blog Ecclesiastes meditation

Meditation Ecclesiastes 7c

Extortion turns a wise person into a fool,
    and a bribe corrupts the heart.

The end of a matter is better than its beginning,
    and patience is better than pride.
Do not be quickly provoked in your spirit,
    for anger resides in the lap of fools.

Do not say, ‘Why were the old days better than these?’
    For it is not wise to ask such questions.

(Eccl. 7:7-10 NIV)

The love of money can turn the heart of a person, and out of the love of money they can seek to use extortion to gain more money. Some will also stoop to use a bribe to obtain advantage. What would stop you from using these methods? The thought of death and the need to live a good life would challenge us not to be involved in such tactics. We may feel that we’re all above extortion and bribery, but this requires more thought. Extortion and bribery don’t always involve money. The objective of extortion and bribery is a method of getting our own way or obtaining an advantage. Extortion can take the form of threatening behaviour, bullying or manipulation to gain an advantage for ourselves. Bribery can be the use of information to persuade others to do as we want.

Patience is a virtue for all of us. It is easier to be a project starter than a project finisher. We need to have patience in life to see the project through to completion.

Anger can at times be an appropriate response, but on most occasions it is not. The Preacher advises us to resist being in a position of heart and mind where we are quickly provoked to anger, because anger resides in the lap of fools. When we are angry it is likely that we will say things that are foolish.

The Preacher then makes us think of the ‘good old days.’

Do not say, “Why were the old days better than these?” For it is not wise to ask such questions.

(Eccl. 7:10 NIV)

‘The church is not what it once was. Back in my day …’ These four issues – extortion, patience, anger and nostalgia – all should be seen in the context of our impending death. One commentator who has a clear grasp of the Preacher’s message suggests that the Preacher’s response to nostalgia would be something like, ‘ if you think you’re living in a world where things are getting worse all the time, then cheer up: at least you’ll be dead before things get really bad.’ A shocking statement but that seems to be in line with the type of things that the Preacher has been saying so far. The Preacher does constantly use the shock of the thought of death to help us put the circumstances of life into perspective.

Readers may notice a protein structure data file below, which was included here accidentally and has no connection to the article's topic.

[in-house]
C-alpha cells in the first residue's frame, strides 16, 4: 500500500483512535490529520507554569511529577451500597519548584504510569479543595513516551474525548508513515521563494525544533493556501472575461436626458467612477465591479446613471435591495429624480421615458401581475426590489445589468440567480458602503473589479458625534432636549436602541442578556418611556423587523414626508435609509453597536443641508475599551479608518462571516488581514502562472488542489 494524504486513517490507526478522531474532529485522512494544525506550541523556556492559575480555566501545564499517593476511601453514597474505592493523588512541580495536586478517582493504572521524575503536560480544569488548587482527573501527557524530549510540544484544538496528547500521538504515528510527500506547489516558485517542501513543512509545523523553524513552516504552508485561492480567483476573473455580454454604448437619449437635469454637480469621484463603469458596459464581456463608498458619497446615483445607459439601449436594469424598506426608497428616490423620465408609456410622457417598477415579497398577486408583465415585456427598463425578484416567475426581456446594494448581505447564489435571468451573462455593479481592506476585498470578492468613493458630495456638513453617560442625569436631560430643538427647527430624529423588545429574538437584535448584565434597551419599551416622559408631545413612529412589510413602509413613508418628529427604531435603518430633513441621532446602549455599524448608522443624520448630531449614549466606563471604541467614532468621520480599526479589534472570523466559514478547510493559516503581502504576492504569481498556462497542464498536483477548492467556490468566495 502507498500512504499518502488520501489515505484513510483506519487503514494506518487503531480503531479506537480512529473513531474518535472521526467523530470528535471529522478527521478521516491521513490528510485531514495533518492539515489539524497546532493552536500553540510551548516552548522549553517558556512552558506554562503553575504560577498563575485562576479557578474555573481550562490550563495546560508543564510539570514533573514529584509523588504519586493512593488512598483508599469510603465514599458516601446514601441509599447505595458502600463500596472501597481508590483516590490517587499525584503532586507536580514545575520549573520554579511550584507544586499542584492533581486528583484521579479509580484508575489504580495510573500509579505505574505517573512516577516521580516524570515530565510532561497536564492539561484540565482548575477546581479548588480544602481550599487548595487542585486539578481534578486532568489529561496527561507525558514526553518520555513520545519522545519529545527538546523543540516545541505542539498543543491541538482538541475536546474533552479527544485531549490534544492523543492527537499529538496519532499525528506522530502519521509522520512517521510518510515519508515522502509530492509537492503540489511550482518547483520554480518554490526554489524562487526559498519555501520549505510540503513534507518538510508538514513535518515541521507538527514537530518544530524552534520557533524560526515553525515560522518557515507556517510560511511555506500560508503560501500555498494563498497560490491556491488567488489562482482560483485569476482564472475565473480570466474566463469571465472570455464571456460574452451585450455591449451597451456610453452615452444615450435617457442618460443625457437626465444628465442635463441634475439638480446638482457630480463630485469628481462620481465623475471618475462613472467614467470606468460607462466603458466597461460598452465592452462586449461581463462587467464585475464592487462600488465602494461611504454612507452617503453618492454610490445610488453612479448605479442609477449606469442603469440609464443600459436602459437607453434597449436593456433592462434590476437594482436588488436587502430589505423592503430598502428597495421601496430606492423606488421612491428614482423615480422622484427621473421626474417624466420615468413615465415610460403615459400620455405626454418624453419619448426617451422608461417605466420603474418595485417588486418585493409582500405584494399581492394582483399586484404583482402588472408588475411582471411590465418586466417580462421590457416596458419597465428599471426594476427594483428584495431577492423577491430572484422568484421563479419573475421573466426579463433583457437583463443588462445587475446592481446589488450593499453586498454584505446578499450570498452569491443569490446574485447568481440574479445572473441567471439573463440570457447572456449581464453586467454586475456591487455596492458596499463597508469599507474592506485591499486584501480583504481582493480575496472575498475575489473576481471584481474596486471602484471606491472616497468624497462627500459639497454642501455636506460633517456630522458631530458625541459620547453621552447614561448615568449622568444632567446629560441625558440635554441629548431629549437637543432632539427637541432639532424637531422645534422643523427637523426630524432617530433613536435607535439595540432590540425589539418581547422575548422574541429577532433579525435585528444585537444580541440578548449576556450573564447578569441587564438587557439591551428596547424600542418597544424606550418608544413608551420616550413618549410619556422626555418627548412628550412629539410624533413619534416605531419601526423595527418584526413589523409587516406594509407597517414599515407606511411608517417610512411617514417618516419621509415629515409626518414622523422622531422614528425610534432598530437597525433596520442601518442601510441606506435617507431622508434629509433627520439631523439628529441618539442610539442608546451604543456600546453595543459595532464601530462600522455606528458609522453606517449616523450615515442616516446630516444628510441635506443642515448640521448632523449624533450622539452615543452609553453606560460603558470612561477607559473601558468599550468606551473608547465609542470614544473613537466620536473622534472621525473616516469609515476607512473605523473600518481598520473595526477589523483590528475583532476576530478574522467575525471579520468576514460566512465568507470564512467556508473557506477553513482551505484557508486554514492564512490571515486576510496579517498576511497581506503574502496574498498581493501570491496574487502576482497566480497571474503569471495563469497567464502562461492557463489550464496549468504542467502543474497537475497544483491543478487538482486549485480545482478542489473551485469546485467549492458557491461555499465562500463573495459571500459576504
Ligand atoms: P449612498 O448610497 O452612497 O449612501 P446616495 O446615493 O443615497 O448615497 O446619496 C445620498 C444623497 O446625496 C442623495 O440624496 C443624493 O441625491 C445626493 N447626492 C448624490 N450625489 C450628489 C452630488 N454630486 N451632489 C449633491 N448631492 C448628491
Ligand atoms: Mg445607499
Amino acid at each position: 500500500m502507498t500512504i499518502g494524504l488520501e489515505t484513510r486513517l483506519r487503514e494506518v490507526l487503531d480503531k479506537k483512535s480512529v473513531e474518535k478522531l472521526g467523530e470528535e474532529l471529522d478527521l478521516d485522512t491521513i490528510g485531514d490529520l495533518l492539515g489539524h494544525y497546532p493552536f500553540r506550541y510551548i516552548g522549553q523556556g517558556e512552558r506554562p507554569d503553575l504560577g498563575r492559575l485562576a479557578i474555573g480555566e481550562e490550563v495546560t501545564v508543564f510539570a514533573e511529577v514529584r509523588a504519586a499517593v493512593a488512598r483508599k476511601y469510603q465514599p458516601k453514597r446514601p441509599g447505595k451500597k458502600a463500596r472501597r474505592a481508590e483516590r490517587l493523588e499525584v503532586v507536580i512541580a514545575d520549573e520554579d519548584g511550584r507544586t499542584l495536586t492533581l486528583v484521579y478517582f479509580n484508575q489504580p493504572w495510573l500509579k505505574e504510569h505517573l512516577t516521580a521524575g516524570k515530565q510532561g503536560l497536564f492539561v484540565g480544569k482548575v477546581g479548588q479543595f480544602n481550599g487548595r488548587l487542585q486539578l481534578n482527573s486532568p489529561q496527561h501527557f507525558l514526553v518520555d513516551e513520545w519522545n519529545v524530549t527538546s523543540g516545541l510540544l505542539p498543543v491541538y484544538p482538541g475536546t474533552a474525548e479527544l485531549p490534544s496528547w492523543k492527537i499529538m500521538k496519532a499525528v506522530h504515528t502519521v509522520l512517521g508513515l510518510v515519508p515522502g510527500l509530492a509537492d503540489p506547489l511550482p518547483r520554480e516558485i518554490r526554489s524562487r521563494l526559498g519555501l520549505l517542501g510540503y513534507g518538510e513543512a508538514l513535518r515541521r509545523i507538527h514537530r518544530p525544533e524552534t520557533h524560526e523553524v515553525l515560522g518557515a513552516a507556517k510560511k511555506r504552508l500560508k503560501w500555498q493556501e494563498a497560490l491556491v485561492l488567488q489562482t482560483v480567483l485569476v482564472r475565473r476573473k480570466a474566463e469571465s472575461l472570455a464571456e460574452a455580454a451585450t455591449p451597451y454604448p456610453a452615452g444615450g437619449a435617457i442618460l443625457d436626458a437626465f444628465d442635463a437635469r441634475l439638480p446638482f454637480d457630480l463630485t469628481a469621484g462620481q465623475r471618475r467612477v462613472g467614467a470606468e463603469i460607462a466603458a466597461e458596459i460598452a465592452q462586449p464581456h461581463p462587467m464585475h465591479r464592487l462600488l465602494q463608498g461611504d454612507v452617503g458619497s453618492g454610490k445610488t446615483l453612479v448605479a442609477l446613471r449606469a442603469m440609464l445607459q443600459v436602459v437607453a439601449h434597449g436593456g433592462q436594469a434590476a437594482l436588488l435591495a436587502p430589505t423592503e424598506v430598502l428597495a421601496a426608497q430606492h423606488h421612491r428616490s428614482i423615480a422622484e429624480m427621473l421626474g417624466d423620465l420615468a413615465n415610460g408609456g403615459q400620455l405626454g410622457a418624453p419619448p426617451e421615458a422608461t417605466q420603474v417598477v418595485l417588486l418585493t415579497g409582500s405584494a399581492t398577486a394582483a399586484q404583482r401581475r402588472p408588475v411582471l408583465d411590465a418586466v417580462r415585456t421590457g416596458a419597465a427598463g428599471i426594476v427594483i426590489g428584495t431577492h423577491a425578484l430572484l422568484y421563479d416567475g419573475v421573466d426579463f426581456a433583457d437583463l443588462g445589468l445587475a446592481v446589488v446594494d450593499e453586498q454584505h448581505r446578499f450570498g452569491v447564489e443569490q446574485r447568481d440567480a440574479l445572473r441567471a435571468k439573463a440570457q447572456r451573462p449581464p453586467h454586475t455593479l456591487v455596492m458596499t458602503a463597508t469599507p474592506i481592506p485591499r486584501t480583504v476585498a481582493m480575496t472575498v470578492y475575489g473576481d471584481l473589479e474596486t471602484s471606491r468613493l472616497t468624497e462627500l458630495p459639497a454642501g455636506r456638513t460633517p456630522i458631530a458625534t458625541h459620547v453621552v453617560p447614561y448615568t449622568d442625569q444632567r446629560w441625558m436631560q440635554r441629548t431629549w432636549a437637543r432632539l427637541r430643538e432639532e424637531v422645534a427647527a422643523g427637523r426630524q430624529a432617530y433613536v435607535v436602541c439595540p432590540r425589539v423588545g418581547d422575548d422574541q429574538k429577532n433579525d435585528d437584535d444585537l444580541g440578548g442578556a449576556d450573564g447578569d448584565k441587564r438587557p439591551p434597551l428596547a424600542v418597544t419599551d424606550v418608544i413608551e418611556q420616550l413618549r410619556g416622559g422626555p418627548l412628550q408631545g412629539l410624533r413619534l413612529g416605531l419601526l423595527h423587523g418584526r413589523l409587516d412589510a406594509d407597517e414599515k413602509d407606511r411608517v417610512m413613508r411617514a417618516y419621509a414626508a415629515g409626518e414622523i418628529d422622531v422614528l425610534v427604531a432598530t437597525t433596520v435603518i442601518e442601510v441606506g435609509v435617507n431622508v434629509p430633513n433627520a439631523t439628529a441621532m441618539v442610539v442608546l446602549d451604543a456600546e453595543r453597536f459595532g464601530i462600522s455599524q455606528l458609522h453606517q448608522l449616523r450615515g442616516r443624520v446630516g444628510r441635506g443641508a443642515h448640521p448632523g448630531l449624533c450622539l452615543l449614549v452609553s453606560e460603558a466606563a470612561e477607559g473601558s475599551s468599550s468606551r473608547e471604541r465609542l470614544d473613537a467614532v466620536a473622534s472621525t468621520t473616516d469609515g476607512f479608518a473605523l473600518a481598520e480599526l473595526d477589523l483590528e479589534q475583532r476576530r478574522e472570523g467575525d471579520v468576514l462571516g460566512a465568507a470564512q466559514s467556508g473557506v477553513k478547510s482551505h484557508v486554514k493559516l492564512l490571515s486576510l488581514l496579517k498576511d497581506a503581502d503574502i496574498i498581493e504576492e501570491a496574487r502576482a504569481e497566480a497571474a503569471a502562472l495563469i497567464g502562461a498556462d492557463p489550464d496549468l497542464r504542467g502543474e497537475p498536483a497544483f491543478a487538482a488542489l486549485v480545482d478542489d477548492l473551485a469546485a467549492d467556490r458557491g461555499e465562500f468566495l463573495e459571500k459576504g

If we say that the past was better than the present then we have to ask, ‘Why was it better?’ When we ask that, are we really just denying the reality of God’s presence in the present? Is God no longer in control? If we live in the past, have we failed to see the good things that are in life at the present? It can also prevent us from attempting to contribute to anything in the present as we sit and long for things to be like they once were. This is contrary to the teaching of the Preacher as he advocates enjoying the gifts that God has given today.

Extortion, impatience, anger and nostalgia can all be ways of escapism from the reality of today. Extortion is a way of trying to force change in our present, impatience is a way of trying to speed up the present, anger is a way of expressing frustration with the present, and nostalgia is a way of living in the past and ignoring the present.

Lord, help us to value the gifts that you have given us today. Forgive us for our wrong reactions to the lot in life that You have given us and help us to follow the example of the Apostle Paul who says,

‘now as always Christ will be exalted in my body. ’

Phil. 1:20.

Lord help us to grasp all that You have given us and live for the glory of Christ because we ask this in our Saviour’s name. Amen.